My name is Alexander Cheves. My nickname is Beastly. I write about sex.
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I have a sex question for you, Beastly
It feels like it might be a little bit complicated though so I’ll just type it all out here and if you would rather have me send it as an email or whatever, that’s fine just let me know.
So one of the most frequent questions I get asked is “What are you into?” And I find it frustrating because my answer is super long and it’s not fun to type out
I’m like a 100% switch, and sometimes I explain that I’m like a sexual chameleon or a sexual ditto – whatever my partner is into, I will also be really into. Do they like piss? Great, me too. Fisting? Alright, let’s do it. Rubber? Rad. Bondage? Sure thing, tie me up. They wanna breed me? Great, I’m a hole (that one’s new but I’m liking it). Do they wanna get bred? Bend over, pig.
But whenever someone asks me what I’m into, I’m always frustrated because I seriously need them to tell me. I can’t supply the fantasy.
SOOOOO here’s the question. I know I’m not the only one who feels this way. Is there a name for it? Can we make one? I’m so tired of explaining it. I want a label so I don’t have to anymore
Hi Hot Neighbor Jeff,
Before I launch into your question, I must first tell my readers that this question is not anonymous. Readers, this question comes from my friend named Jeff, who was once my neighbor, so he is forever named “Hot Neighbor Jeff.” He’s hot. He’s also one of my favorite intimate friends, someone I care for deeply and love getting naked with.
Hot Neighbor Jeff: back in the day of the hanky code, you would have flagged with an orange hanky in your left pocket to symbolize that you are down for anything. In the hanky code — how gay men cruised on the streets before the Internet and communicated their kinks to others — an orange hanky in the left back pocket of your jeans would have meant “anything goes.” On the right, it would have meant “not looking for anything.” (There is some debate on this; some say orange on the left meant “anything goes” as a top, on the right meant “anything goes” as a bottom, and around the neck meant “anything goes” as versatile, as a hanky around the neck generally symbolized versatility in all colors.)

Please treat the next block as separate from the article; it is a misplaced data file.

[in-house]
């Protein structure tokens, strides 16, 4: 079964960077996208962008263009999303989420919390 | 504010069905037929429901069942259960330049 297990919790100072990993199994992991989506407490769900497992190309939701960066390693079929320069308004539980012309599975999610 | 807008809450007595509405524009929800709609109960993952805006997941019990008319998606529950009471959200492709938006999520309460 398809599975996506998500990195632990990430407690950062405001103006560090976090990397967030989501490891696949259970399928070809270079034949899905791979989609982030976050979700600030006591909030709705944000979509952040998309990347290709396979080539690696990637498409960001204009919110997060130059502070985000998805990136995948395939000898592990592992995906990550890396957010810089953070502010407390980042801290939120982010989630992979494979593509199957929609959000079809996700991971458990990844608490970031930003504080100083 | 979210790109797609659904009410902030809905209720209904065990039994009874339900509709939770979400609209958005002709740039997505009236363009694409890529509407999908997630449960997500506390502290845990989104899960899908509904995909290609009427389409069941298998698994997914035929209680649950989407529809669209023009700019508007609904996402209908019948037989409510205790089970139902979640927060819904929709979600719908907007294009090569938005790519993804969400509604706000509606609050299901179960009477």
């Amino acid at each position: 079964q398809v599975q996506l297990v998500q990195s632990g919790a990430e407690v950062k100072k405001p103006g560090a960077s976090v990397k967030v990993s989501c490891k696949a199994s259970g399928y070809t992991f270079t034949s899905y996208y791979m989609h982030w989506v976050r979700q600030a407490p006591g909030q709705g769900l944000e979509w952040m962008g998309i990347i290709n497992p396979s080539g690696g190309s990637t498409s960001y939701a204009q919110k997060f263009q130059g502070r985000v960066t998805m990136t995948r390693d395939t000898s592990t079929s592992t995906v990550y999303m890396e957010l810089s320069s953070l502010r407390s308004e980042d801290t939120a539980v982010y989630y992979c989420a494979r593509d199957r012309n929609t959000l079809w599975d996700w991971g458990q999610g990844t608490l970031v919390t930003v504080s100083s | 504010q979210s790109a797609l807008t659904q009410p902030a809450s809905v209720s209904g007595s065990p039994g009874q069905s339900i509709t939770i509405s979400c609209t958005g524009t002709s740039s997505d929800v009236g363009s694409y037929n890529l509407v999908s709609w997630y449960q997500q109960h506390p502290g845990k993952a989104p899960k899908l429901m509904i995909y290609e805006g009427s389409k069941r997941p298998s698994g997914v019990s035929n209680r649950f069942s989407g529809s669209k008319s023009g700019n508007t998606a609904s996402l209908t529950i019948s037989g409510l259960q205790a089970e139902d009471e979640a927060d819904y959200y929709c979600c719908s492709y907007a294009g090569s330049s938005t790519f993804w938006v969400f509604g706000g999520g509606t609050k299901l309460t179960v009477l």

I think the former interpretation is more useful, but it doesn’t matter, because the hanky code has largely fallen out of use in the gay male community. Entities more destructive have arisen in its place — hookup apps, which demand us present our sexual interests, and indeed our entire selves, with profile tags, as bulleted “intos,” interests and features that can be searched and filtered.
Gay culture has always had an ever-evolving lexicon of terms and labels; hookup apps have simply redefined the way we use our words and how we see them. And not for the better, in my opinion.
Picking a single word to describe oneself is an impossible task when you’re open to everything, but that is what the apps — and by extension, potential sex partners — demand us to do. I understand your frustration. I imagine it’s the same frustration shared by most sexually mature people, who usually realize after some years of play that they are not just one thing.
I think it is a beginner’s impulse to totally align oneself with one clear, no-exceptions label or list one’s kinks and sexual interests like they are complete and exhaustive. Doing either of these is, I imagine, attractive to sexual newcomers who might need clear-cut scripts and modes of behavior when navigating new experiences for the first time. But I think that changes with experience. I went to a gay sex party recently where every attendee was given a glow stick that was color-coded to his professed sex role. I went with a friend, and he and I were both escorts and very experienced, and we both felt the entire setup of the party was stupid. His exact words: “I don’t want anyone policing my sexuality.” All the thrill and mystery of figuring out what a person is into and what you want to do with them — which is the joy of any sex party — was stripped from this one, and the result was lackluster. There were no surprises, no thrill at finding a dom top or hungry bottom in the crowd.